Some organisations have fallen along the way, deciding that managing a ‘.brand’ was not part of their digital strategy, or that they simply could not envisage the return on their investment. Hasbro withdrew ‘.transformers’; L’Oréal withdrew its main brand and a number of product-based applications; Heinz withheld its applications (including ‘.ketchup’); and, surprisingly, Hilton International withdrew ‘.hilton’. While all had their reasons, they had gone through the hardest parts of the process in making the decision to apply.
Seconds away, round one
The first of the new gTLDs to launch in late 2013 were generic names such as ‘.bike’, ‘.guru’ and ‘.pics’, as well as ‘.shabaka’ – the Arabic internationalised domain name which roughly translates as ‘network’. But few of them set digital and marketing department pulses racing. The first ‘.brand’ to launch was little known to the world outside Australia. Monash University, based on the outskirts of Melbourne, made internet history when its ‘.monash’ TLD went live in January 2014. The fact that the university had managed to progress its application and get ready for launch before some of the world’s biggest brands summed up the ICANN spirit of the new gTLD programme – offering a level playing field not just to organisations with big resources, but also those with the desire to be part of a new Internet.
In what appeared to be a full circle, the original hero of this tale, KPMG, brashly announced that it would completely rebrand its online presence under its new ‘.KPMG’ gTLD – but more than three years later, the rebrand is still awaited.
So why are brand applicants such as KMPG still not prepared to move forward with the transition of their new digital branding? Some will simply have deprioritised the project, happy to persevere with their existing domain name strategy and concerned that they may lose search ranking by switching.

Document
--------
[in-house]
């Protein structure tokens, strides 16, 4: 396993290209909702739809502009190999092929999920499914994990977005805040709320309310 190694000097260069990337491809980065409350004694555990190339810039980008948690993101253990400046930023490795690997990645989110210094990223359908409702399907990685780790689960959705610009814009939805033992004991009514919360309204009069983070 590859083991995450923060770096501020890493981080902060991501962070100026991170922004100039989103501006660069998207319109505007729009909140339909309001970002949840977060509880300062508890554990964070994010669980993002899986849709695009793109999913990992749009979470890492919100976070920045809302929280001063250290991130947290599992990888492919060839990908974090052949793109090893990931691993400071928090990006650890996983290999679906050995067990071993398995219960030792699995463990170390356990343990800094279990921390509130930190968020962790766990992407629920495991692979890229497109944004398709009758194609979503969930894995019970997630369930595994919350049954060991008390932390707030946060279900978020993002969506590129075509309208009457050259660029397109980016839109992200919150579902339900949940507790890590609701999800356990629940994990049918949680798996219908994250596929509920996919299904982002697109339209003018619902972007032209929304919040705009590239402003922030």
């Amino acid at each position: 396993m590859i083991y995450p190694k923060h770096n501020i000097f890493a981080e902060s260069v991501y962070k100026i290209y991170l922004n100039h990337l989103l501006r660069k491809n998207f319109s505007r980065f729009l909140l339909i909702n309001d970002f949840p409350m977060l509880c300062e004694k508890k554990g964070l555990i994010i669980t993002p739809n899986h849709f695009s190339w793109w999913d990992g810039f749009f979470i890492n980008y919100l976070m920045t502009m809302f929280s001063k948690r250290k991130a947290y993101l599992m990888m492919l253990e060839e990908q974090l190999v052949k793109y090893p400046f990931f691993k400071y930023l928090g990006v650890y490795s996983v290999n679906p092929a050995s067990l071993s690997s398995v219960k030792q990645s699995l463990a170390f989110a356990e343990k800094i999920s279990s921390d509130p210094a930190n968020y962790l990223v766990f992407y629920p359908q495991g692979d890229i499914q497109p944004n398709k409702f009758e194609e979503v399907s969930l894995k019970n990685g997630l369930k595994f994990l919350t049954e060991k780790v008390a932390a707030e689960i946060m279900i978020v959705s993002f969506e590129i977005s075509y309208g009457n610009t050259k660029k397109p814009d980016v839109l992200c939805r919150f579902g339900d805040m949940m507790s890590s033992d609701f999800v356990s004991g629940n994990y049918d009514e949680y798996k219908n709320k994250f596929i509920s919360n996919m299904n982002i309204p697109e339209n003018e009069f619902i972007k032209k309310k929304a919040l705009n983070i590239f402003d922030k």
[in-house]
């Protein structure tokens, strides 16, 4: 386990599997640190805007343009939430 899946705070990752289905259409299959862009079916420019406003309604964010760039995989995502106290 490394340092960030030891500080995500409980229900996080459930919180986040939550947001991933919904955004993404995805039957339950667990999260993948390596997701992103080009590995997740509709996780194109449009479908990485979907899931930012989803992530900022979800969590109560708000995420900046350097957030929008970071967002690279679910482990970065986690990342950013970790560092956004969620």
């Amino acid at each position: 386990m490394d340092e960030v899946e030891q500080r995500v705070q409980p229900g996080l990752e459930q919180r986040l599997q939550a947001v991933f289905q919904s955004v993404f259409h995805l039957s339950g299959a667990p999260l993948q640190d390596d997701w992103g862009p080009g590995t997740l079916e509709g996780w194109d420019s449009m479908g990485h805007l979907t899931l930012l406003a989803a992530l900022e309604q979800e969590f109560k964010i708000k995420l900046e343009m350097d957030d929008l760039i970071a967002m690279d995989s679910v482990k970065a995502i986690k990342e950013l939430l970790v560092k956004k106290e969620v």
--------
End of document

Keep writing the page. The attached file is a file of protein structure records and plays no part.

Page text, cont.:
Google (and consequently most other search engines of note) has been relatively tight-lipped on the subject of the new TLDs and how they affect search and page rankings. Interested observers on both sides of the digital divide have tried to prove the case for and against adopting a ‘.brand’. There have been some notable successes, including ‘.axa’, which adopted its ‘.brand’ alongside its existing TLDs, using it for its investor relations pages (www.annualreport.axa); while both Barclays (www.home.barclays) and BNP Paribas (www.mabanque.paribas) have flown the flag for the financial services industry. Other pioneers include Canon (www.global.canon) and CERN (www.arts.cern). In fact, in the case of BNP Paribas, its online banking domain name is one of the most visited new gTLD domain names since the programme began, according to Alexa Rankings.
Other brands have now started to launch, happy that there is enough evidence that search rankings will not be affected. Some organisations – such as Shell, Sony and Omega – have chosen to develop marketing websites using their ‘.brands’ rather than a full digital makeover – essentially testing the water before they fully commit at some point in the future.
However, if one of the major opportunities of applying for a new ‘.brand’ was to gain a first-mover advantage, it seems that, so far, few want to make that bold move. Any organisation that did not apply during the first round and is now considering an application should do so only with clear usage scenarios in mind, in order to avoid some of the pitfalls and delays that have affected first-round applicants.
Ready for Round 2?
Despite all the rumours and mutterings in and around the domain name community, there is still no news on when the Round 2 application window will begin. Chatter between ICANN and the relevant stakeholder groups has intensified in recent months, but there has been no formal word. In order to understand why an organisation might decide to make a second-round application, it is worth examining why the existing applicants took the plunge back in 2011 and whether the same criteria exist today.
A number of brand holders saw the new gTLD programme as an opportunity to innovate, gaining a competitive advantage in the biggest global market. The concepts behind the ‘.brands’ being launched by Fox (www.nic.fox) and Netflix (www.nic.netflix) have been a taster of what could be done with a ‘.brand’ – both tick the boxes of innovation and security for the organisation, using the domain name to protect intellectual property from infringers.
Others saw the opportunity to build strong digital messaging. Few brands represent the digital age better than Apple. It could have applied for multiple TLDs, as Google did, but instead is building a strong story around the ‘.apple’ TLD. Its stores can have geographic domain names (www.london.apple or www.paris.apple), while its individual product lines can have own their own digital branding (www.ipad.apple or www.macbook.apple) and its services can be easily found online (www.support.apple or www.geniusbar.apple).